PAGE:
What happened to The War Game is the function of the state broadcaster as a cornerstone of Britain’s ruling elite. With its outstanding production values, often fine popular drama, natural history and sporting coverage, the BBC enjoys wide appeal and, according to its managers and beneficiaries, “trust”. This “trust” may well apply to Springwatch and Sir David Attenborough, but there is no demonstrable basis for it in much of the news and so-called current affairs that claim to make sense of the world, especially the machinations of rampant power. There are honourable individual exceptions, but watch how these are tamed the longer they remain in the institution: a “defenestration”, as one senior BBC journalist describes it.
This is notably true in the Middle East where the Israeli state has successfully intimidated the BBC into presenting the theft of Palestinian land and the caging, torturing and killing of its people as an intractable “conflict” between equals. Standing in the rubble from an Israeli attack, one BBC journalist went further and referred to “Gaza’s strong culture of martyrdom”. So great is this distortion that young viewers of BBC News have told Glasgow University researchers they are left with the impression that Palestinians are the illegal colonisers of their own country. The current BBC “coverage” of Gaza’s genocidal misery reinforces this.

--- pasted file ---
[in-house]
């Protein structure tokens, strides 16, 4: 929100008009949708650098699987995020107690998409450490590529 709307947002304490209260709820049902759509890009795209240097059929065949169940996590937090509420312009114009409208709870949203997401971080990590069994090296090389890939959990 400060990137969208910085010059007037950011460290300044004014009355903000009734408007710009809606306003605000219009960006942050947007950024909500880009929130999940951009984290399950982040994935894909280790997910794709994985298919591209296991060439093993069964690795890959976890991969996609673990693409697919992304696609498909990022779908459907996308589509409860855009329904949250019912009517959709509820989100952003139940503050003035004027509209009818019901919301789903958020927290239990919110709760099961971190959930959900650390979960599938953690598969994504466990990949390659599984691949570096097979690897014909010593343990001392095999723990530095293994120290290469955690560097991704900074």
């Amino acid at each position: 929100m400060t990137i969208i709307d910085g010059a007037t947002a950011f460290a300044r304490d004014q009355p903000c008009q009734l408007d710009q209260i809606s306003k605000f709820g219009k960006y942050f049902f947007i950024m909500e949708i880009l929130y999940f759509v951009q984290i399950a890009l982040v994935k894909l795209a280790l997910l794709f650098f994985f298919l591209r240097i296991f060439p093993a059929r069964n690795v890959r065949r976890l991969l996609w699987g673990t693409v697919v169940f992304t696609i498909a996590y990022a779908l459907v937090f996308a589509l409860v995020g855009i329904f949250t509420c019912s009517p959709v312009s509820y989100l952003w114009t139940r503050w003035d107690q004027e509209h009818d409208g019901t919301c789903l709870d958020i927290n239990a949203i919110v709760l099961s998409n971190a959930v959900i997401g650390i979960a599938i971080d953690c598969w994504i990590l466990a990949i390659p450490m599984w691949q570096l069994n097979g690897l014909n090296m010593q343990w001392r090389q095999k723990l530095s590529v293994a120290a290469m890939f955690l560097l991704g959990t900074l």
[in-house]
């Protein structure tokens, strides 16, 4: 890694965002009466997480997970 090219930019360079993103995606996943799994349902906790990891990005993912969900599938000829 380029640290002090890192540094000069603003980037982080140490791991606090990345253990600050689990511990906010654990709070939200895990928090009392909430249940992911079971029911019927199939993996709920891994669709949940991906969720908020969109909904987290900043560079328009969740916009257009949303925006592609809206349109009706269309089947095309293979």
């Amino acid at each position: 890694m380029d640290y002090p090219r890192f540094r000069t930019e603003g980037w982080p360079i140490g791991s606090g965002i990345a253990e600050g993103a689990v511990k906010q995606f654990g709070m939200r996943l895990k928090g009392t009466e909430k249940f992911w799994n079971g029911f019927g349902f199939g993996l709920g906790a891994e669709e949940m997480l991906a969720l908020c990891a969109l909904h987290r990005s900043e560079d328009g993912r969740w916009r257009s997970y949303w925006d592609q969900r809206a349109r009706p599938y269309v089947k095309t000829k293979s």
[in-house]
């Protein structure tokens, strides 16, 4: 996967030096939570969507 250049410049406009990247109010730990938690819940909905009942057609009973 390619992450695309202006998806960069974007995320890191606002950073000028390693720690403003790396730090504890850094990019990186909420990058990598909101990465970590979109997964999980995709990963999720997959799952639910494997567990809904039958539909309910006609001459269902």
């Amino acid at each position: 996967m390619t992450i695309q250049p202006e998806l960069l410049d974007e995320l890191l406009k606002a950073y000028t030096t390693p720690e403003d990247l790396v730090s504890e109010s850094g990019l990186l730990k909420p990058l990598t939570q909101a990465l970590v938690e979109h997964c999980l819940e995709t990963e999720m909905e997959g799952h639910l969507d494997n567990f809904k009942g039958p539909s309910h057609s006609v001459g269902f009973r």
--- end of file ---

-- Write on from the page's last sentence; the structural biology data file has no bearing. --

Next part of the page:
The BBC’s “Reithian values” of impartiality and independence are almost scriptural in their mythology. Soon after the corporation was founded in the 1920s by Lord John Reith, Britain was consumed by the General Strike. “Reith emerged as a kind of hero,” wrote the historian Patrick Renshaw, “who had acted responsibly and yet preserved the precious independence of the BBC. But though this myth persisted it has little basis in reality… the price of that independence was in fact doing what the government wanted done. [Prime Minister Stanley] Baldwin… saw that if they preserved the BBC’s independence, it would be much easier for them to get their way on important questions and use it to broadcast Government propaganda.”